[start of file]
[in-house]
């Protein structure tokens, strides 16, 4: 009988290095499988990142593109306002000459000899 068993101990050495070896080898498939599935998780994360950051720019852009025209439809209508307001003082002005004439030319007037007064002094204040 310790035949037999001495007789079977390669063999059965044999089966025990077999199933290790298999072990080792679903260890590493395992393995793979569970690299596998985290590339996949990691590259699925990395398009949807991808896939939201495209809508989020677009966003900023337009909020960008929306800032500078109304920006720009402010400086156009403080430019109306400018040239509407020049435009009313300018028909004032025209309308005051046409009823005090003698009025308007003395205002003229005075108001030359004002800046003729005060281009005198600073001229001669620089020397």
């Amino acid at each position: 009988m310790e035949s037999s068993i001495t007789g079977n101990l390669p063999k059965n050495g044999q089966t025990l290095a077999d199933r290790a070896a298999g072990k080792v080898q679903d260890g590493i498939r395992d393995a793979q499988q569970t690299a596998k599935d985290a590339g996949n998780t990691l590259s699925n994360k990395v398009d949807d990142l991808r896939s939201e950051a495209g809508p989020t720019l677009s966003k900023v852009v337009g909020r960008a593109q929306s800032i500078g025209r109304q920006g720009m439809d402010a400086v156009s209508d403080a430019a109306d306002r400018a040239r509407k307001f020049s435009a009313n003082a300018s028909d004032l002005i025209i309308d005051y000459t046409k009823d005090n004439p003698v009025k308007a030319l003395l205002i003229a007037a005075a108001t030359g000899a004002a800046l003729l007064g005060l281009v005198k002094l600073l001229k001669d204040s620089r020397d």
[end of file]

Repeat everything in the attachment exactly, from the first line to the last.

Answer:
[in-house]
């Protein structure tokens, strides 16, 4: 009988290095499988990142593109306002000459000899 068993101990050495070896080898498939599935998780994360950051720019852009025209439809209508307001003082002005004439030319007037007064002094204040 310790035949037999001495007789079977390669063999059965044999089966025990077999199933290790298999072990080792679903260890590493395992393995793979569970690299596998985290590339996949990691590259699925990395398009949807991808896939939201495209809508989020677009966003900023337009909020960008929306800032500078109304920006720009402010400086156009403080430019109306400018040239509407020049435009009313300018028909004032025209309308005051046409009823005090003698009025308007003395205002003229005075108001030359004002800046003729005060281009005198600073001229001669620089020397």
């Amino acid at each position: 009988m310790e035949s037999s068993i001495t007789g079977n101990l390669p063999k059965n050495g044999q089966t025990l290095a077999d199933r290790a070896a298999g072990k080792v080898q679903d260890g590493i498939r395992d393995a793979q499988q569970t690299a596998k599935d985290a590339g996949n998780t990691l590259s699925n994360k990395v398009d949807d990142l991808r896939s939201e950051a495209g809508p989020t720019l677009s966003k900023v852009v337009g909020r960008a593109q929306s800032i500078g025209r109304q920006g720009m439809d402010a400086v156009s209508d403080a430019a109306d306002r400018a040239r509407k307001f020049s435009a009313n003082a300018s028909d004032l002005i025209i309308d005051y000459t046409k009823d005090n004439p003698v009025k308007a030319l003395l205002i003229a007037a005075a108001t030359g000899a004002a800046l003729l007064g005060l281009v005198k002094l600073l001229k001669d204040s620089r020397d």